Jill had rolled her eyes during the exchange. But ever since, whenever her thoughts wandered, invariably they settled on these two images: the destruction of the Earth by a crash-landing Moon; the destruction of the Earth by nuclear war. And then an image of her mother would come to her, an image of the conversation they'd had after the first week of Aleph at Hebrew school. Rabbi Einstein had discussed an old Jewish legend about the end of the world-he said it was referenced obliquely in the Adon Olam, the prayer that terrified Jill because of the one line of it she remembered, "And in the end, when all will cease to be, he will remain the eternal king," and didn't that seem odd, that God, or G-D, or Hashem, as they were supposed to refer to him, would want to remain the eternal king after all would "cease to be"? Wouldn't that just be devastatingly lonely, wouldn't God just want to start the world over and eliminate some of the mistakes he'd made in the first go-round? Death, for example? Or evil? Rabbi Einstein said that Jewish legend held that at the end of the world, all the dead would rise and celebrate together. The story had seemed incomplete, unsatisfying-if they were supposed to celebrate, what would they be celebrating? The end of the world? And did this mean all the dead or just the dead Jews? And if it meant just the Jews, then what would happen to everyone else? Would they have a party too? And what would happen after the party, Jill wanted to know. Would everybody just go back to being dead? Would the party go on eternally? And if so, wouldn't it just be better to end the world now, so everybody could come back? What was G-D waiting for exactly? Was any of this true, she asked her mother, that at the end of the world, everyone would come back?

"I hope so," her mother said. "There are some people I'd sure like to see."

Which was the phrase that was jackhammering Jill Wasserstrom's skull when her sister returned to their bedroom and told her she had misspoken. She didn't have a "bulletin"; she had a "news flash." Michelle flopped down, then bounced briefly on Jill's bed-a girlish habit that seemed rehearsed to appear sisterly but to Jill seemed simply patronizing. Michelle jumped off the bed and sat on the desk. "Maybe it's not a news flash either," Michelle said. "Maybe it's really a white paper." Finally, she decided: "No, it's not that either. Actually, it's an edict."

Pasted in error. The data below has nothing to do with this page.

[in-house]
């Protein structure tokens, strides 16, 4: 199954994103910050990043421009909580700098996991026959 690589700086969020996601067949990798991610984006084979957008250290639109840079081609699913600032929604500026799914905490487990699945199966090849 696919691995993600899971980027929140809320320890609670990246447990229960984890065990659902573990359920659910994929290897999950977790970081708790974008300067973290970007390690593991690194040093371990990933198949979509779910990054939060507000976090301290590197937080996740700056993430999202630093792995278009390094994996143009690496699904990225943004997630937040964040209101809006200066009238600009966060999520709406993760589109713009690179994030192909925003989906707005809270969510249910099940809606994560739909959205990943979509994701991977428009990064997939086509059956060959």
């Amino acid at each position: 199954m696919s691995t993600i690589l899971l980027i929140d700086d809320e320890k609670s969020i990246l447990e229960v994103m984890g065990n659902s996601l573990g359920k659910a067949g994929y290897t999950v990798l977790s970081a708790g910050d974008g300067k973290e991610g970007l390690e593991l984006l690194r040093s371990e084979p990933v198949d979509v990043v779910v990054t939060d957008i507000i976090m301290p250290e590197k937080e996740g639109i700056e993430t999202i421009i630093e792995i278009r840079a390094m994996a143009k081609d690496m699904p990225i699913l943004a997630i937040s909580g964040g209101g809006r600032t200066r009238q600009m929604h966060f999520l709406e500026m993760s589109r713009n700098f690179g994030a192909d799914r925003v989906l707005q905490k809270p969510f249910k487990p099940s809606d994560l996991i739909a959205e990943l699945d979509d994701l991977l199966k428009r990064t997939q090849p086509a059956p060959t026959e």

Issuing an edict was as serious as it got. Michelle reserved the issuing of edicts for life-altering decisions. Breaking off relations with boys-or inviting them to "taste the salty brine in Davy Jones's locker," as Michelle referred to it-was rarely accorded edict status. When she relayed that sort of information, it only received the label of "bulletin." The last edict Jill recalled Michelle issuing concerned vowing to lose her virginity to the unfortunately named Eddie Pinkstaff. More recently, in a fit of rage, Michelle had issued another edict, declaring she would refuse to take the PSAT practice college entrance exam since she wasn't planning to go to college at all. Later, Michelle retracted that edict, declaring it, in the words of a Watergate-era White House press secretary, "inoperative."

"And you will witness this," Michelle said. "I am hereby resigning from all extracurricular drama activities. I am quitting the show and the club-I don't care if it sabotages them. That is it. Edict declared. Edict witnessed. Edict issued."

If this turned out to be true, it would doubtless prove to be the defining edict of Michelle's high school career. She had been involved with every Mather High production since she had arrived two years earlier, scoring the part of Anne Frank as a freshman, then nabbing virtually every lead role thereafter, except in Rosencrantz and Guildenstern Are Dead, for which the director-a former TV actor now serving a jail sentence-insisted on an all-male cast and required each actor to slowdance with him during their audition. Michelle had played Eileen in Wonderful Town, Portia in Julius Caesar, and Emily in Our Town. This year, as a junior, she had served on the executive drama board for Coolshow!, the annual student-written musical variety show. And now she was just three weeks away from opening night for H.M.S. Pinafore. She was to play Buttercup. She had been offered the role of the Captain's daughter Josephine, but gracefully stepped aside so that her friend Myra Tuchbaum-a senior who had never been in a musical despite having auditioned for every single one, and who provided her and their mutual friend Gareth Overgaard, also a senior, with free pot-could play the part. As Buttercup, Michelle would sing a duet with the ladykilling Millard Schwartz, who had allegedly never been turned down for a date; Michelle's intent had been to provide him with his first no-a task she, no doubt, could have performed had she not wandered in late one Saturday night to Eastern Style Pizza right when Millard was getting off work and happened to have a jug of apple wine in the trunk of his rusted, olive-green Opel Manta, which, for once, wasn't in the shop.